Posted by James R 23:38 Archived in Thailand Comments (0)

Chiang Mai - Thailand

Welcome to the china club...a cha cha cha chang

overcast 28 °C

After sleeping through an alarm clock we forgot to set and awaking to John’s phone call to Lisa, we woke up with banging hangovers and very very late for our flight to Chiang Mai. After a heated taxi ride to the airport we finally made it just in time to meet John and Karen and check-in for our flight. The flight went grand as we all began to get over the hangover or fall asleep. John and Karen were whisked away by their travel rep as soon as they grabbed their bags. We were informed there was not enough room in the car for us to backpacking hobos, so we jumped in a cab to the DangWangDingWongTongDingALingLong hotel.

The hotel was very fancy, a lot nicer than anywhere we had stayed so far on our travels. There was some confusion with the hobos check-in and the nice Thai lady informed us that if we would take a twin room she would upgrade us to the “winners suite”, lol, cant remember what it was called but it was on the same floor as J & K so that suited us juuuuuuuust fine.

We relaxed by the pool for the morning and afternoon. Afterwards we had a walk about the market area that was located a block away from the hotel and a look around for a restaurant recommended to us by the travel rep earlier. We eventually found the restaurant and just our feckin luck the kitchen had just closed. After deciding we would leave it for the following evening, we rambled into a small restaurant place nearby. The food, as all food in Thailand was very nice and fecking dirt-cheap.

After the eats it was onto a trusty Irish bar where we consumed some Thai whiskey and beer and laughed our way back to the hotel and into bed as the next day was Elephant Trekking day.

After scoffing down as much free breakfast buffet as we could we went downstairs to meet our rep who would drive us about for the day. He was a nice guy who had very good English and could fecking talk for Thailand while we all tried to keep our eyes open in the back seat of the van. After about a 2 hour drive we reached the Elephant area. To get to the Elephants we had to cross a wooden “Indiana Jones” stylee bridge. Oh and no dogs are allowed over as the Elephants are scared of them hehe.

Our guide first brought us to buy some banana’s or sugar canes to feed the nearby elephants with. That was great fun, as soon as you hold the bananas near them their long trunk comes over and starts sniffing your hand, curling round and scoops them into their mouth. Before the Elephant bathing show begun our guy walked us over to a giant mother and her ickle baby Elephant. The baby was sooooooooooooo cute. It had big hairy eyelashes and loads of hair on its head. When we held out our arms his snotty little trunk would wrap it around your wrist and get it all sticky haha (see pics).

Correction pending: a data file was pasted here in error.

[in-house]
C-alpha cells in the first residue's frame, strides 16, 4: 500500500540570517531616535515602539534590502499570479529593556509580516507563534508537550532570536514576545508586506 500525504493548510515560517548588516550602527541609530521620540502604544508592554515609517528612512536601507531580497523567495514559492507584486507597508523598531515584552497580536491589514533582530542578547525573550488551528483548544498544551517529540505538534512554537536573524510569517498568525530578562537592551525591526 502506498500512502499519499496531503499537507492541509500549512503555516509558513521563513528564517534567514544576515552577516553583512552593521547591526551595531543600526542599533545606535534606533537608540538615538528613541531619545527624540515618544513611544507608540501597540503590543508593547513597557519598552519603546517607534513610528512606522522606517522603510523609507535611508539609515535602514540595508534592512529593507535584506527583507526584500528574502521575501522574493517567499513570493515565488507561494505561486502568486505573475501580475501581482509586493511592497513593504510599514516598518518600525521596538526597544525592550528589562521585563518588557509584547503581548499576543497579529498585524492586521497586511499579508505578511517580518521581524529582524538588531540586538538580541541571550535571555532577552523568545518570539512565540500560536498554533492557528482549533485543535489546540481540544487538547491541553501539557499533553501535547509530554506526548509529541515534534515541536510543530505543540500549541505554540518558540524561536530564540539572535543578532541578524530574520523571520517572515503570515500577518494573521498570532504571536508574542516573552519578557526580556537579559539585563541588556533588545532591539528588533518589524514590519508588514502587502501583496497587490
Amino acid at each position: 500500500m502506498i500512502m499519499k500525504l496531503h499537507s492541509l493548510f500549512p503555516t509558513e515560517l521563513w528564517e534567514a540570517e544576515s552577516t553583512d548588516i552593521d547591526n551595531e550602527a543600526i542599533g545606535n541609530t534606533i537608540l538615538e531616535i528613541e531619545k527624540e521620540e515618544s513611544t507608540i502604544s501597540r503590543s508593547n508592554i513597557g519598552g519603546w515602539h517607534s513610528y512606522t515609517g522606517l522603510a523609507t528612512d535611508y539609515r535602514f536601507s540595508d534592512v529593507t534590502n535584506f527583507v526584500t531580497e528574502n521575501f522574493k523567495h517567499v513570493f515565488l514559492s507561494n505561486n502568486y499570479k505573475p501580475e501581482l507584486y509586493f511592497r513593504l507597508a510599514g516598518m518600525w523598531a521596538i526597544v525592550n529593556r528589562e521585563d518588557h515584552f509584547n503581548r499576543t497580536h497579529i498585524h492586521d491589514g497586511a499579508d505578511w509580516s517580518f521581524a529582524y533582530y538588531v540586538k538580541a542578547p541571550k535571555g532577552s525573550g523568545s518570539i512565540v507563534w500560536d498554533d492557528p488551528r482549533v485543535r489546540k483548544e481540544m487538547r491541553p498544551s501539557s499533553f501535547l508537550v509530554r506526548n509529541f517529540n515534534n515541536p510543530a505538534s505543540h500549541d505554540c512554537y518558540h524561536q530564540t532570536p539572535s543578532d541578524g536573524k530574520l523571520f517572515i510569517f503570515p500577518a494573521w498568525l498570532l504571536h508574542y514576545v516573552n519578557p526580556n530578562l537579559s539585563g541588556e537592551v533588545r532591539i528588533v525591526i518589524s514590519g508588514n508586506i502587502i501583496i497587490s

The bathing show was pretty cool (see pics) the Elephant riders and their Elephants all lined up and demonstrated how they bath their elephants by making them lie down in the water and splash their own rider with their trunks. Each Elephant has one rider for life. They sit behind the elephants head and use voice commands (up to 50 words), physical movements and a small metal prick on a stick to control their movements. Apparently Elephants have a very short attention span, so to make them concentrate and focus on the task at hand the rider rakes the elephant behind the ear with the metal prick thingy. It doesn’t hurt them at all it just makes them concentrate. Oh and the old saying “an elephant never forgets” is true. They remember people who have struck them when young and aren’t very friendly towards them.

The next show was to demonstrate how the Elephants were traditionally used. Typically they were either trained from birth as fighting Elephants that would ram/charge and perform aggressive movements for combat, or trained as logging Elephants that would push, pull, drag, and lift logs along the jungle floor alongside the loggers cutting down and move them long distances. Nowadays since the logging industry has stopped in Northern Thailand, Elephants are mainly used for trekking and performing for tourists. This is much less work then they would have previously done logging, so they lead a much easier and happier life. The logging show was impressive, seeing them effortlessly follow their riders instructions to lift and move massive logs. At the end they had one of the small young elephants named Jasmine PAINT!! for us (see pic) John bought the picture she painted and later Lisa and I bought another she had painted that day.

From the shows it was onto the trek. We had to climb up a ladder into a little tower that allowed us to get onto our Elephant. The Trek was a lot of fun, about an hour of riding into the jungle past little streams up and down little steap hills. The elephants never stopped pooing all the way, apparently they eat so much, a lot just comes back out as a pulp that the locals use to make photo frames and cardboard with. We were brought to a little village in the jungle to see how the jungle people lived.. LOL well that’s where we thought we were going. We were brought to a little village alright, a village full of stalls selling trinkets for tourists make by the villagers…. Pffttt. Back onto the Elephant and onto the return trek thought the river back to the Elephant place for some fecking great Thai food lunch. Sufficiently stuffed we were brought down by the river for a relaxing ride down the river on a bamboo canoe. With some Thai guy pushing us along with a long stick. It was all going swimmingly until big dark clouds decided to appear overhead and let rip with a shed load of rain!!!! See pics, we were drowned by the time we reached our destination where out rep was waiting in the van. Heading home we had a small stop off at the Orchard & Butterfly farm… it was such a gay place.